Inferior good - A good for which income elasticity is negative.

Inflation - A rise in the average level of all prices.

Inflation accounting - A method of reporting that allows for the financial effects of changes in the price level.

Inflation adjustment - Whenever any figure has an adjustment made for inflation or deflation.

Inflationary gap - A situation in which actual national income exceeds potential income.

Inflation tax - The revenue the government raises by creating money.

Informal groups - Groups made up of individual business with similar interests. They are not part formal business organisation.

Informal organisation – The relationship between employees that are based on common interests of employees.

Information asymmetries - Sources of market failure that arise when one party to a transaction has more information relevant to the transaction than the other party.

Information and communication technology – The use of technology to deliver messages and data from groups, individuals or businesses to others.

Informationally efficient - Reflecting all available information in a rational way.

Information system – A system of transforming raw data into useful information for a decision maker.

Information technology - The recording and use of information by electronic means.

Informative advertising - Advertising where the emphasis of advertising or sales promotion is to give full information about the product.

Initiate To get going or start by taking or implementing first step, e.g., initiate wage negotiations.

Injections (J) - Income earned by domestic firms that does not arise out of the spending of domestic households and income earned by domestic households that does not arise out of the spending of domestic firms.  Injections equal investment (I) plus government expenditure (G) plus expenditure on exports (X).

In kind - The value or worth of goods and/or services that have been provided instead of money would being paid.

Inland revenue - The government department usually responsible for collecting your tax.

Innovation - The introduction of an invention into methods of production.

Innovators - Individuals who tend to solve problems by finding new, exciting and unexpected solutions to problems in a business.

Inputs - Intermediate products and factor services that are used in the process of production.

Input-output analysis - This involves dividing the economy into sectors where each sector is a user of inputs from and a supplier of outputs to other sectors. The technique examines how these inputs and outputs can be matched to the total resources available in the economy.

Inquiry - A request for information or, an investigation.

Insertion order - Marketing, refers to an agreement that specifies or instructs a media outlet about aspects related to a specific advertising campaign.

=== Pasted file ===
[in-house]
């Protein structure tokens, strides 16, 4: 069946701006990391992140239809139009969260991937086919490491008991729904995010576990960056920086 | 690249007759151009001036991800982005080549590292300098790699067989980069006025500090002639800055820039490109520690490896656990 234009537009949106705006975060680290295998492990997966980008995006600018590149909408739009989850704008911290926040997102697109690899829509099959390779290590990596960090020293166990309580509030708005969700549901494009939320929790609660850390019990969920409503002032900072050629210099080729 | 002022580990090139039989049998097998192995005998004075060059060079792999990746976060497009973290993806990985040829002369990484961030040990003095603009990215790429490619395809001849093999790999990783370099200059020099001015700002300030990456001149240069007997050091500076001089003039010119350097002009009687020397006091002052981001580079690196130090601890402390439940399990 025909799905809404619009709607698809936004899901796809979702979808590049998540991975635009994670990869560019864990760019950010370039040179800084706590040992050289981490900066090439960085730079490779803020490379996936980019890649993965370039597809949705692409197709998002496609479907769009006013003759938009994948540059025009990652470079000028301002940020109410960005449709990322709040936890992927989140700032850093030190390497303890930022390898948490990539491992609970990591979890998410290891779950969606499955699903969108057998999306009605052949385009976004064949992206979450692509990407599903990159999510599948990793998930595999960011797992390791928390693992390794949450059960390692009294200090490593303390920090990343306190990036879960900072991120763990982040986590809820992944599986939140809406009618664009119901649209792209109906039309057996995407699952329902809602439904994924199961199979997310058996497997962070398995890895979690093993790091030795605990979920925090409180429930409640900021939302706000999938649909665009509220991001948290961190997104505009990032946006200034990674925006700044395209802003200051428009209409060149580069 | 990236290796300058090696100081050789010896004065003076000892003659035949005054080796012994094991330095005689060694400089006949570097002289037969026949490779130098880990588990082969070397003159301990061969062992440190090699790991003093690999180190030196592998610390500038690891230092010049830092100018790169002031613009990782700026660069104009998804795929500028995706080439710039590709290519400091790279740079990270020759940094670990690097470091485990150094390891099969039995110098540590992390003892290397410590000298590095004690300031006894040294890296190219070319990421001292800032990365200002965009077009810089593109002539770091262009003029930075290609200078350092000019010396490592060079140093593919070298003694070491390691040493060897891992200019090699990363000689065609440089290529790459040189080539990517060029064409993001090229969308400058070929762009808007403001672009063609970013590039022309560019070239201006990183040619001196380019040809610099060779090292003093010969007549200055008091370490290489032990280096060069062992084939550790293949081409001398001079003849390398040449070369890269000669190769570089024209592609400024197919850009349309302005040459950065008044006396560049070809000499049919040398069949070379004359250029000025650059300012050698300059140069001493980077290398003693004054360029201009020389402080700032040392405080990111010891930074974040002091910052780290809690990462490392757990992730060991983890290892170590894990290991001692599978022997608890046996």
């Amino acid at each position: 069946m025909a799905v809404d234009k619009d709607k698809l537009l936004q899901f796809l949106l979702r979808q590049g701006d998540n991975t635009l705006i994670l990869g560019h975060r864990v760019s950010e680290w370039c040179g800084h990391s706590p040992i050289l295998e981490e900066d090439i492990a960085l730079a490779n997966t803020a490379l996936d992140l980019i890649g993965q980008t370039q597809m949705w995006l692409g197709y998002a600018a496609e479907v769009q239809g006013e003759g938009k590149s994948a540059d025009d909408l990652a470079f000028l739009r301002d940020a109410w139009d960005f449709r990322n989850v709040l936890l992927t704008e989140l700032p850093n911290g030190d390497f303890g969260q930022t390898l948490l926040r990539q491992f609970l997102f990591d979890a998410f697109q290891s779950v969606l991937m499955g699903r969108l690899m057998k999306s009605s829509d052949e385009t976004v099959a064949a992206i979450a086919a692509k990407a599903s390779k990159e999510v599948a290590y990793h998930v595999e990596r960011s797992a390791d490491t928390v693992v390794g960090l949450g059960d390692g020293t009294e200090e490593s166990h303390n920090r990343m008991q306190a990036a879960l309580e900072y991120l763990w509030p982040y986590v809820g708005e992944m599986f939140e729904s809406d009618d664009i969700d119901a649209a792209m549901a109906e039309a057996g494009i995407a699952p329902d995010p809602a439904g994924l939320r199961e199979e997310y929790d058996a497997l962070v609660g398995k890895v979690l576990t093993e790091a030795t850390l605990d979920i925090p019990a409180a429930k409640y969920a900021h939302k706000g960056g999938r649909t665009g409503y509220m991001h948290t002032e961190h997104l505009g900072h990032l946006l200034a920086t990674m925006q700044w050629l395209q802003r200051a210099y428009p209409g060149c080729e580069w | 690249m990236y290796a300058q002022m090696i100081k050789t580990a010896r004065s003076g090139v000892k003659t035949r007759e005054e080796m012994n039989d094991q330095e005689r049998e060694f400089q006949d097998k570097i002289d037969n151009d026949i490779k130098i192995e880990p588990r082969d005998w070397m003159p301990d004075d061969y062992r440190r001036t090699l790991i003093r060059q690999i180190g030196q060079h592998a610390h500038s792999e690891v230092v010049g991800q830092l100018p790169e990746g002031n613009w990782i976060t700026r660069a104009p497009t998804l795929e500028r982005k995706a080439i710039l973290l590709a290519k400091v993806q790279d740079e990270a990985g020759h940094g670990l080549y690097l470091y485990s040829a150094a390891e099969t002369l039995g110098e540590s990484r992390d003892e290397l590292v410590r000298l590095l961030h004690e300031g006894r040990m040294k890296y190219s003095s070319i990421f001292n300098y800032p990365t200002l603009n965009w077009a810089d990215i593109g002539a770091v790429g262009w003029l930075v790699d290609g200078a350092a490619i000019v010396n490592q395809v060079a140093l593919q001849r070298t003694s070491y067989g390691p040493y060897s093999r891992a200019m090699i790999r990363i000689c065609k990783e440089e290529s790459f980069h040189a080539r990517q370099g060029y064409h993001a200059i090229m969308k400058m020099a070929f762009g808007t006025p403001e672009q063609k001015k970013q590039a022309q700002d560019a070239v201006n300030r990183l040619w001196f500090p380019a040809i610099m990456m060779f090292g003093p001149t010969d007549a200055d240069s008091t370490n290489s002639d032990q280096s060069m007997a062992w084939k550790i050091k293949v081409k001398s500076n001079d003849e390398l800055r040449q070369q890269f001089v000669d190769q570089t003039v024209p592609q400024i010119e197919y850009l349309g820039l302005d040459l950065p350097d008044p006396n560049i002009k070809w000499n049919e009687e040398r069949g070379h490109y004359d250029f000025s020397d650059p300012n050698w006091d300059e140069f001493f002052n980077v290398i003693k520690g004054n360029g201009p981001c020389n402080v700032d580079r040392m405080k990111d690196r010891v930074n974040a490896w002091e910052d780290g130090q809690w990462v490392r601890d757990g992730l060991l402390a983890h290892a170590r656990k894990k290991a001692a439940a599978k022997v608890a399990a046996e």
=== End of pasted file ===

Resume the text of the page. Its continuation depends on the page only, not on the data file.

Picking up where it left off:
Inside information - Privileged information obtained regarding material business results and pending security transactions that will not be made public until a certain date. Taking advantage of inside information for the purpose of making a profit is illegal (called insider trading).

Insiders - Those in employment who can use their privileged position (either as members of unions or because of specific skills) to secure pay rises despite an excess supply of labour (unemployment) or 2) Insiders are all people who get possession or learn of  of material (inside information) prior to its public release.

Insider tradingRefers to the buying and selling of the company'ssecurities based on material information relating to the company that has not been made public. Insider trading according to this definition is against the law in most countries

Insolvent - A company is insolvent if it has insufficient funds (all of its assets) to pay its debts (all of its liabilities).

Instalment sale The  selling property/items and receiving the sales price via a series of different payments, instead of receiving all the cash at once or at the time the sale was closed.

Insurance- An agreement through an insurance contract, termed a policy, that one party, for an agreed premium, will provide insurance or pay the insured a specified sum of money, contingent upon the specified conditions within the insurance contract, such as loss of life or property of the insured.

Insurance claim - A written letter or form notifying the insurance company of a  request for payment of an amount specified and due under the terms of the insurance policy.

Intangible assets - Assets of a non-physical or financial nature. An asset such as a loan or an endowment policy are good examples.  Also called intangiblesand include trademarks, goodwill, patents, copyrights  catalogs, brands, franchises, formulas, and mailing lists, net of  the accumulated amortisation.